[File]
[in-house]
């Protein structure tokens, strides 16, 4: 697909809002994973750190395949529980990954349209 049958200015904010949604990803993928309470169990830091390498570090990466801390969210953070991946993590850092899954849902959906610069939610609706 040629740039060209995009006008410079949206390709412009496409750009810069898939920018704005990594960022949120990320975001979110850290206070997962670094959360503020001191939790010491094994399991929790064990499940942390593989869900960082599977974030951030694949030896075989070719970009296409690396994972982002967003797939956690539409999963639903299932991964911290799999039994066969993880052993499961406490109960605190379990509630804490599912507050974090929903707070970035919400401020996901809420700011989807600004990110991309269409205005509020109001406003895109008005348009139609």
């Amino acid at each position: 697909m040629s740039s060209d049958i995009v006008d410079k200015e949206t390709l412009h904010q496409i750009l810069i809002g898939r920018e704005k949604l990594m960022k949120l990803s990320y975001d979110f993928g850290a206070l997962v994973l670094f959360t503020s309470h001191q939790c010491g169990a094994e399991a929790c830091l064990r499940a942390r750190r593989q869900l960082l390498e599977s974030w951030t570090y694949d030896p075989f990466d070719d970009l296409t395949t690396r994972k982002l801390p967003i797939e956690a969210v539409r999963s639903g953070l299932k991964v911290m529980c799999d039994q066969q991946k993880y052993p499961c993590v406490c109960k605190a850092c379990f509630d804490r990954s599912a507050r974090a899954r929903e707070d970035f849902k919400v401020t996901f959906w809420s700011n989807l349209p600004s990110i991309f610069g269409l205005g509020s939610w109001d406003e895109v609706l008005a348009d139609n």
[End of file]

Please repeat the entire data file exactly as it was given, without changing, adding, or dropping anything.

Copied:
[in-house]
């Protein structure tokens, strides 16, 4: 697909809002994973750190395949529980990954349209 049958200015904010949604990803993928309470169990830091390498570090990466801390969210953070991946993590850092899954849902959906610069939610609706 040629740039060209995009006008410079949206390709412009496409750009810069898939920018704005990594960022949120990320975001979110850290206070997962670094959360503020001191939790010491094994399991929790064990499940942390593989869900960082599977974030951030694949030896075989070719970009296409690396994972982002967003797939956690539409999963639903299932991964911290799999039994066969993880052993499961406490109960605190379990509630804490599912507050974090929903707070970035919400401020996901809420700011989807600004990110991309269409205005509020109001406003895109008005348009139609």
């Amino acid at each position: 697909m040629s740039s060209d049958i995009v006008d410079k200015e949206t390709l412009h904010q496409i750009l810069i809002g898939r920018e704005k949604l990594m960022k949120l990803s990320y975001d979110f993928g850290a206070l997962v994973l670094f959360t503020s309470h001191q939790c010491g169990a094994e399991a929790c830091l064990r499940a942390r750190r593989q869900l960082l390498e599977s974030w951030t570090y694949d030896p075989f990466d070719d970009l296409t395949t690396r994972k982002l801390p967003i797939e956690a969210v539409r999963s639903g953070l299932k991964v911290m529980c799999d039994q066969q991946k993880y052993p499961c993590v406490c109960k605190a850092c379990f509630d804490r990954s599912a507050r974090a899954r929903e707070d970035f849902k919400v401020t996901f959906w809420s700011n989807l349209p600004s990110i991309f610069g269409l205005g509020s939610w109001d406003e895109v609706l008005a348009d139609n």